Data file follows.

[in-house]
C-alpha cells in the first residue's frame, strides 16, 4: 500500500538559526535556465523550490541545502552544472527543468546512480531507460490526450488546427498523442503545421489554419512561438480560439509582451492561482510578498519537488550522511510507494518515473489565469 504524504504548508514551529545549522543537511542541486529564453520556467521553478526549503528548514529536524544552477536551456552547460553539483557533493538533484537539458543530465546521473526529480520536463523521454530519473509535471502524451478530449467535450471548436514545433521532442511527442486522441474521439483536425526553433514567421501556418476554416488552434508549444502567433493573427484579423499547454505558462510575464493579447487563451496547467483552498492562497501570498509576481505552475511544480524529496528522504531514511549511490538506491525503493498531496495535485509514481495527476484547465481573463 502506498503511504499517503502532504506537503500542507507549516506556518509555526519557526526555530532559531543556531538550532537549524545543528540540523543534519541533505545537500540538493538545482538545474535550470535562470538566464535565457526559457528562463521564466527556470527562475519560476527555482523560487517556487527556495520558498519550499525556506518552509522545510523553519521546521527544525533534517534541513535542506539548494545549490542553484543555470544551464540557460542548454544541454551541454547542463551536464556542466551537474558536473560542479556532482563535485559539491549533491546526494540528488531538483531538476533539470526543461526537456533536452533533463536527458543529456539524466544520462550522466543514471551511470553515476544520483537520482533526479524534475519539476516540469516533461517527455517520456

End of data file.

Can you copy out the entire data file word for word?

[in-house]
C-alpha cells in the first residue's frame, strides 16, 4: 500500500538559526535556465523550490541545502552544472527543468546512480531507460490526450488546427498523442503545421489554419512561438480560439509582451492561482510578498519537488550522511510507494518515473489565469 504524504504548508514551529545549522543537511542541486529564453520556467521553478526549503528548514529536524544552477536551456552547460553539483557533493538533484537539458543530465546521473526529480520536463523521454530519473509535471502524451478530449467535450471548436514545433521532442511527442486522441474521439483536425526553433514567421501556418476554416488552434508549444502567433493573427484579423499547454505558462510575464493579447487563451496547467483552498492562497501570498509576481505552475511544480524529496528522504531514511549511490538506491525503493498531496495535485509514481495527476484547465481573463 502506498503511504499517503502532504506537503500542507507549516506556518509555526519557526526555530532559531543556531538550532537549524545543528540540523543534519541533505545537500540538493538545482538545474535550470535562470538566464535565457526559457528562463521564466527556470527562475519560476527555482523560487517556487527556495520558498519550499525556506518552509522545510523553519521546521527544525533534517534541513535542506539548494545549490542553484543555470544551464540557460542548454544541454551541454547542463551536464556542466551537474558536473560542479556532482563535485559539491549533491546526494540528488531538483531538476533539470526543461526537456533536452533533463536527458543529456539524466544520462550522466543514471551511470553515476544520483537520482533526479524534475519539476516540469516533461517527455517520456